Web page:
“Some people walk their dog; I walk my camera.”
I believe the power of photography lies is its connection to the real world. Photographs can move us unlike no other form of artistic expression. How many times has someone handed you a photograph of a person and said, this is so and so? Of course it is not really; it’s a piece of paper. We know that cognitively but at the same time there is a visceral connection constructed between the person photographed and the viewer. Susan Sontag in her seminal work On Photography, said, “Whatever the limitations (through amateurism) or pretensions (through artistry) of the individual photographer, a photograph — any photograph — seems to have a more innocent, and therefore more accurate, relation to visible reality than do other mimetic objects”.
With today’s technology, it is possible to make photographs into whatever one chooses. My photographs are reality based. However, I do consider myself a cook. When a chef takes a piece of raw beef and cooks it in his or her own special way, it is, after cooking, still a piece of beef. Similarly, I make raw camera files and “cook” them my way.
My work is “project orientated” in a effort to create a narrative with a series of images, usually made over time on the same subject. I call these series interpretative documentary projects. They have their own life, to which I surrender and follow. (The universe has rudely taught me not to resist.) I am never quite sure where I will end up. I’m a flâneur (wanderer) and an expert at getting lost. What I find most fascinating are the incongruous aspects and the surprises I find along the way. For example, one of my series is centered around Pére Lachaise Cemetery and another around Joan of Arc. Pére Lachaise is a place to put dead people in the ground for the living to visit, but at the same moment it has a forlorn sensuality that argues for romance and reproduction. Nothing is romantic about being dead. Furthermore, Joan of Arc was an uneducated-sixteen-year-old-peasant girl: nevertheless, she rallied a nation on the brink of extinction to defeat the invading English army, thereby creating the modern map of Europe. Large armies are not often led by a woman and heretofore never by an uneducated militarily untrained sixteen-year-old female. Furthermore, I know of none since.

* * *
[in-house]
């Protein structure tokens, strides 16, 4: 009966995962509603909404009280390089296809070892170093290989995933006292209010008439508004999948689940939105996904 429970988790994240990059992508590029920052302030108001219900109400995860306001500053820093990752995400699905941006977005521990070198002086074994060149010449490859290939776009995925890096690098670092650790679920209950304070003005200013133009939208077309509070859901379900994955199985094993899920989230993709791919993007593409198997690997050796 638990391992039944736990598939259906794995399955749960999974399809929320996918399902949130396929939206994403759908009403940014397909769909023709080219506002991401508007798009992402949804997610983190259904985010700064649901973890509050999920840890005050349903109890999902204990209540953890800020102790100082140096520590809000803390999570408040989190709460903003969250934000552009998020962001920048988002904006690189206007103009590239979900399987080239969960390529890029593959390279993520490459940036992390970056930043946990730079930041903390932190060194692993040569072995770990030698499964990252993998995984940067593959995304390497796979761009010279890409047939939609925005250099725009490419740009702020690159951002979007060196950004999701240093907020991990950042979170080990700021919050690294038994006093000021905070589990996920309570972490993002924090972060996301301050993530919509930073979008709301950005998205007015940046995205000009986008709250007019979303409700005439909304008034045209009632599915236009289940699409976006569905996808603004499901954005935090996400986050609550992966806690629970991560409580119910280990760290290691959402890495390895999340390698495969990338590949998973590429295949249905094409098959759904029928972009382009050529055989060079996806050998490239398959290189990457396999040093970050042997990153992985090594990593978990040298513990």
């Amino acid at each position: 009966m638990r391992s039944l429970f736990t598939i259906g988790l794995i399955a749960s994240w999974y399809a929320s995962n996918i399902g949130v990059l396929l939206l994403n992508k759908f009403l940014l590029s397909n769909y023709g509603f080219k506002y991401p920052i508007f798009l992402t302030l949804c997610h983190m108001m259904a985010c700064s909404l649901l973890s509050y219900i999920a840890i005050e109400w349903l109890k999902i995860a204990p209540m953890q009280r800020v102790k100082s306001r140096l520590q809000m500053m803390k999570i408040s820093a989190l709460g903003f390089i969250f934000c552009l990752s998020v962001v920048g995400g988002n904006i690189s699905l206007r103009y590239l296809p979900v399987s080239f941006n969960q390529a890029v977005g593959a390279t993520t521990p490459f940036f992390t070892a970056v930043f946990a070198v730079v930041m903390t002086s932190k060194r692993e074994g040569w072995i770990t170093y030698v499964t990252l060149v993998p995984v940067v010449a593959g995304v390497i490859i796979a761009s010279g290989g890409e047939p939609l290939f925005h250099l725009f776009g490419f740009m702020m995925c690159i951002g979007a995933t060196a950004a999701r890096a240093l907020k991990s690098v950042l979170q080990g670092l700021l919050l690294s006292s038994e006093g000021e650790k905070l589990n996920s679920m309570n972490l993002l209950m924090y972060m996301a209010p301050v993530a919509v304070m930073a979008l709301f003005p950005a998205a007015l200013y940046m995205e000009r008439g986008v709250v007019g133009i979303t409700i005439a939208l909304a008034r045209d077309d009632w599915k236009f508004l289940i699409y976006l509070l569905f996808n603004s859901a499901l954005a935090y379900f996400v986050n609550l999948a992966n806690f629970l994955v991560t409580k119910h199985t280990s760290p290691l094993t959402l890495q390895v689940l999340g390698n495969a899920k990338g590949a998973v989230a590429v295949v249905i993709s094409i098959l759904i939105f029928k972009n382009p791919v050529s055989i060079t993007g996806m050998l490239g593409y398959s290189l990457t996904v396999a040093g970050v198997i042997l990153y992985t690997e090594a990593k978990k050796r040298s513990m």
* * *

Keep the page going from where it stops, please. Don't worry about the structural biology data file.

Like everyone, I have preconceived notions about subjects I find interesting, but what I find most often upon investigation is that I was wrong. I think if I found my opinions correct, I’d stop making pictures. It is not the destination. When I get interested in a particular subject, sometimes triggered by music or lyrics of a song, I have a tendency to become obsessed. Being a child of the sixties, I want to “grok” my subject. I use my camera to investigate, learn and portray my feelings about what I see. I read everything I can find about my subject before and during the making of my photographs. I think of my images as if they were chapters of a novel. The images themselves are “documents” because they are reproductions of what the camera recorded when I tripped the shutter. However, they are — at the same moment– my beliefs, feelings and understandings of the subject filtered through my editorial mind’s eye using camera angle, exposure, lens properties, shutter speed, F-stops and a bit of “cooking”. I don’t claim they are “the truth” or unbiased. Roland Barthes said that all pictures are always two things at the same time: What they are of and what they are about. My images are “of” a subject but they are “about” my beliefs, feelings and understanding of the subject. In the end, all photographs are as much or more about their creator than the thing photographed.
The project that reveals the most about me is Le Flâneur. It is not a novel-like similar to other projects. It is more like a series of essays. It reflects my interest in culture, cities and my sense of humor. I’m an unapologetic city boy and my camera is my dog. For me walking has a higher purpose than its salubrious benefits. A stroller, loafer or saunterer with a camera would be more descriptive. For me, experience, consumed slowly, is the essence of the good life.